‘These are the coccolithophores, which live in marine environments, but flow up the estuary with the tide as far as Gravesend,’ says Ruth. ‘I’ve magnified images of these beautiful little organisms onto plaster using carbon paper. They have little plates made of calcium and when they sink to the bottom of the ocean floor, over millions of years they are compressed to form chalk, limestone and gypsum crystals, which are the materials that make up the plaster that I’ve cast the discs from.’

Ruth Payne: Campylodisca

Ruth Payne: Campylodisca

 

 

 

 

 

 

Ruth Payne: Diatom Campylodisca, Coccolithophore Emiliana huxleyi and Diatom Stephanopyxis

Ruth has been working as an artist since she graduated in 2002.

Drawing has become important to her over the last few years, but Ruth’s work also includes large-scale installations, digital collage, performance and textiles. Her work is often associated with the psychological charge of difficult domestic environments or the impact of invisible illness, and the psychology of creativity.

Ruth Payne: House
Ruth Payne: House

 

‘I have a fascination with psychology that feeds into my work,’ Ruth explains. ‘For a long time I seemed to be making work that you physically could go into and hunker down. I was making the shelters for me but I wanted to share them so people could escape the sometimes difficult outside world.

 

Ruth Payne: Pale Cuboid
Ruth Payne: Pale Cuboid

‘I made an installation called ‘House’ which is a 6 x 6 ft house shape of rough timber. The walls are constructed of patchwork fabric offcuts, which were destined for landfill. Inside are handmade cushions and blankets and a little bowl of sweets and you can go in, get cosy and hide.

‘And I also made another translucent patchwork structure Pale Cuboid, filled with 42 of my haiku that I’d written out many, many times on little bits of tissue paper. And they were like leaves. Viewers can go inside and sit on the stool and leaf through the haiku. It is a space to reflect, to be outside of the usual world.’

 

‘But of late, that kind of work is sort of passing through,’ she concludes. ‘I’m concentrating more on drawing and the building blocks of life, on ecology, the natural world and how we humans inhabit and interact with it.’

Linda Simon

Linda Simon
Linda Simon

Linda Simon has been working as an artist since she graduated from UCA, Canterbury in 2013. Before that, she held various positions in IT which, she believes, have influenced the kind of work she makes.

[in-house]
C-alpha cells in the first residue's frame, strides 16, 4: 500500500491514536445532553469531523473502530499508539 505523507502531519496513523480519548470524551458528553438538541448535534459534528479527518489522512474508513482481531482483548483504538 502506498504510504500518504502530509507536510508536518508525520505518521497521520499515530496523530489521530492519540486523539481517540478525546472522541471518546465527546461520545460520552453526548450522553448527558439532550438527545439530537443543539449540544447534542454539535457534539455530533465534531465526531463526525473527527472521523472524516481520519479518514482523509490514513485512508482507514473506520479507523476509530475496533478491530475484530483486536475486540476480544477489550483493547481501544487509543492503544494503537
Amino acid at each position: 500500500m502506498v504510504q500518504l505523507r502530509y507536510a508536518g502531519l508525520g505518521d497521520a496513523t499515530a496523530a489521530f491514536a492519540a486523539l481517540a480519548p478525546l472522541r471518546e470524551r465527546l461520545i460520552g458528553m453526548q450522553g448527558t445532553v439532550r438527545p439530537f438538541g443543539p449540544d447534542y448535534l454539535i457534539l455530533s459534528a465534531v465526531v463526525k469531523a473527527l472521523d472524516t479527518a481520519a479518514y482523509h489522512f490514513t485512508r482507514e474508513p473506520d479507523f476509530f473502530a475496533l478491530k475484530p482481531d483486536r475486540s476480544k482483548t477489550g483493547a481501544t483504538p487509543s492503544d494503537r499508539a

‘I often work with encoded information and I like to use alternative communication systems,’ she says. ‘So when Päivi was talking about the ebb tide flag system that is used by the Port of London Authority to alert people to the dangers of the estuary, I was immediately drawn to that as a possible subject for my SILTings installation.’

Linda Simon: Fluffy flags
Linda’s fluffy flags are based on the International Code of Signals

However, while Linda was researching the fluvial flow warning systems and finding very little information, she stumbled across the International Code of Signals – a series of nautical flags used to communicate vital information to sea-faring vessels around the world.  She decided to design a series of flags to be hoisted up aboard LV21 for people to view from the shore.

‘I had been using a traditional latch hook rug tufting method to interpret a number of drawings I’d made by using a set of rules determined by the throw of a dice. The strong graphic elements used within the flag imagery really lent themselves to translation using the latch hook method, and thus my ‘fluffy flags’ were born’.

Linda Simon: Fluffy Dice Drawing No 8 with the original Dice Drawing

‘I love the fact that each flag is a letter or a number so you can spell out individual messages, but also that each flag or pair of flags have their own distinct meanings,’ she says. ‘So my fluffy flags are composed of two flags, and each pair has a different meaning. I chose meanings that either amuse me, such as ‘I am on fire’ or that can be read metaphorically to reference situations we’ve found ourselves experiencing this past year. For instance, one says ‘No-one is allowed on board’. Another says, ‘You should not come any closer.  I also did a combination of eight flags that spelled out ‘StaySafe’’

Linda Simon: Fluffy flags on LV21
Linda’s fluffy flags on LV21
Linda Simon: Fluffy flags 'Stay safe'
Stay safe

 

 

 

 

 

 

 

 

Linda Simon: No Entry
Linda Simon: No Entry

‘Often finding an unusual material is the starting point for my art,’ she explains. ‘I’ve been working with safety materials for the last three or four years. Some of the work I’ve made for the ship uses hazard warning tape and I’ve made two big signs – No Entry and Caution which are going to be used to help direct visitors around the lightship.’

Linda’s final piece for SILTings is a flag constructed from yellow plastic barrier mesh and red and white hazard tape, entitled Tethered. It was conceived during the first lockdown and refers to the restricted feelings experienced by many people during this period.

Linda says, ‘It just felt so perfect for LV21 and I’m thrilled to be able to fly it from the flagpole at the stern of the ship.’

CLICK TO EXPAND THE VIDEO

Further information